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A Martyr's Role
Will the rejection of Jayalalitha's nomination papers by the returning officers in four constituencies generate a sympathy wave for her in the forthcoming elections? Predictably, the response is divided on political lines. But all agree that despite being technically out of the race, Jaya still remains the biggest roadblock for the dmk and its allies in the assembly polls.
As of now, Jayalalitha is in a hyper mode as she summons all the theatrics at her command to generate public sympathy. The chief burden of her speeches is that she's a woman wronged and that Karunanidhi had threatened the returning officers with dire consequences if her papers weren't rejected.
The dmk leadership, which is also combating dissent within its ranks and the impact of the mdmk walking out of the alliance, realises it has to strike a fine balance between personal attacks and criticism of the aiadmk as a party of corrupt leaders. Its leaders have been deliberately muted in their criticism of Jayalalitha. Any direct and personal attack, they feel, could boomerang so they've been toeing the 'law has taken its own course' line.
Amma, for her part, says she has full faith in the voters' good sense and that she will emerge victorious. Addressing a series of campaign meetings in Pudukottai after the rejection of her papers, she claimed Election Commission officials had "succumbed to pressure" from the state government. She repeatedly pointed out that even before the rejection of her nominations, Karunanidhi had claimed the papers would be rejected. "Karunanidhi might think he has gained a victory. But people will deliver a fair verdict," she said, appealing to her partymen to remain calm.
In Bhuvanagiri, aiadmk leaders, former state election commissioner K. Malaisamy and former Supreme Court judge V. Ramasamy staged a "walkout" at the office of the returning officer after accusing him of acting out of "bias". The aiadmk representatives wanted a day's time to explain some legal points in support of the nomination, but the returning officer, P. Santhanam, did not oblige them. Ramaswamy alleged that the attitude of the returning officer showed that the decision to reject the nomination was "preconceived". The aiadmk's line of argument is that the state government played dirty tricks to keep Jayalalitha away from the contest.
Notwithstanding her disqualification, the lady was at her arrogant best when she declared she was the chief ministerial candidate of the aiadmk-led front. Asserting that she would continue her poll campaign with redoubled vigour, she said the poll prospects of the front would not be affected by the rejection. Jayalalitha and her team are citing the case of Kerala politician R. Balakrishna Pillai's to justify their claim that the rejection is the handiwork of the state government. The High Court had confirmed Pillai's conviction, but the Supreme Court admitted his appeal and granted him bail. "When someone sentenced for five years can contest, how can we accept the ruling which denies the right to contest for someone who has been convicted for three years?" asks O.S. Manian, aiadmk MP and party propaganda secretary. However, he doesn't take cognisance of the fact that Pillai has immunity as a sitting mla while Jayalalitha does not enjoy this privilege.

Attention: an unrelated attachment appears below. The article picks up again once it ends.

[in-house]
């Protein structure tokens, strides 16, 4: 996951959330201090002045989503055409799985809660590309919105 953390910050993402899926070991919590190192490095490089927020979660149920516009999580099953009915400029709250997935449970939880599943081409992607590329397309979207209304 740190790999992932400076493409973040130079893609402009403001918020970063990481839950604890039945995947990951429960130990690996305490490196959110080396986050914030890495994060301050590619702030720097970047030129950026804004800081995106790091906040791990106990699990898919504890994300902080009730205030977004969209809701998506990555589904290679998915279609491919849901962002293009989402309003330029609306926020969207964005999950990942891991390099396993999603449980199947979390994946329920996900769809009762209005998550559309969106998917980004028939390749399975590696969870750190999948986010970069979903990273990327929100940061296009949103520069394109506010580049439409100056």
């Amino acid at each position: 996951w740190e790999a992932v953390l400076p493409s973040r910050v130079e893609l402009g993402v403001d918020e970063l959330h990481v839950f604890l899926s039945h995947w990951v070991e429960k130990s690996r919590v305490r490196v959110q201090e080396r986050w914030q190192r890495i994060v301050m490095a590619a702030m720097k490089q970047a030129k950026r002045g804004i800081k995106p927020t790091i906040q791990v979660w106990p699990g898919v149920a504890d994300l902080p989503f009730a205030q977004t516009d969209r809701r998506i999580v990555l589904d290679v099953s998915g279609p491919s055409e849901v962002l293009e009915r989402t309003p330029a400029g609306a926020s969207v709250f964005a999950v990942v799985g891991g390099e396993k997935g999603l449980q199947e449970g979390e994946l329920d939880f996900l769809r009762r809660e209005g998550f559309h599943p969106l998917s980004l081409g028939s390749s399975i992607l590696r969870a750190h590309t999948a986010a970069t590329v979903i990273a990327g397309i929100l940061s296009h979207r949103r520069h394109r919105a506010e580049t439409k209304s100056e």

The dmk, meanwhile, stresses that there is no sympathy for Jayalalitha. Asks Karunanidhi: "When the law has taken its course, why would there be a sympathy wave?" However the dmk front, aware of the potential of Jayalalitha assuming an aura of a victim, is fielding former Union finance minister P. Chidambaram to counter the charges. Chidambaram's brief is to explain the case in very simple language. He is to address meetings across the state in which he will explain the laws involved and put the case against Jayalalitha in a 'proper perspective'. Says Chidambaram: "It's a blatant myth-making exercise to state that there is a sympathy wave in favour of Jayalalitha. All she has done so far is to bend the law, how can you expect sympathy for such behaviour?"
Much will depend on how the dmk-led front's campaign unfolds in the weeks to come. As for Jayalalitha, by shifting the focus from her eligibility to pleading for sympathy, she seems to have won some points in what is being predicted to be a closely contested battle.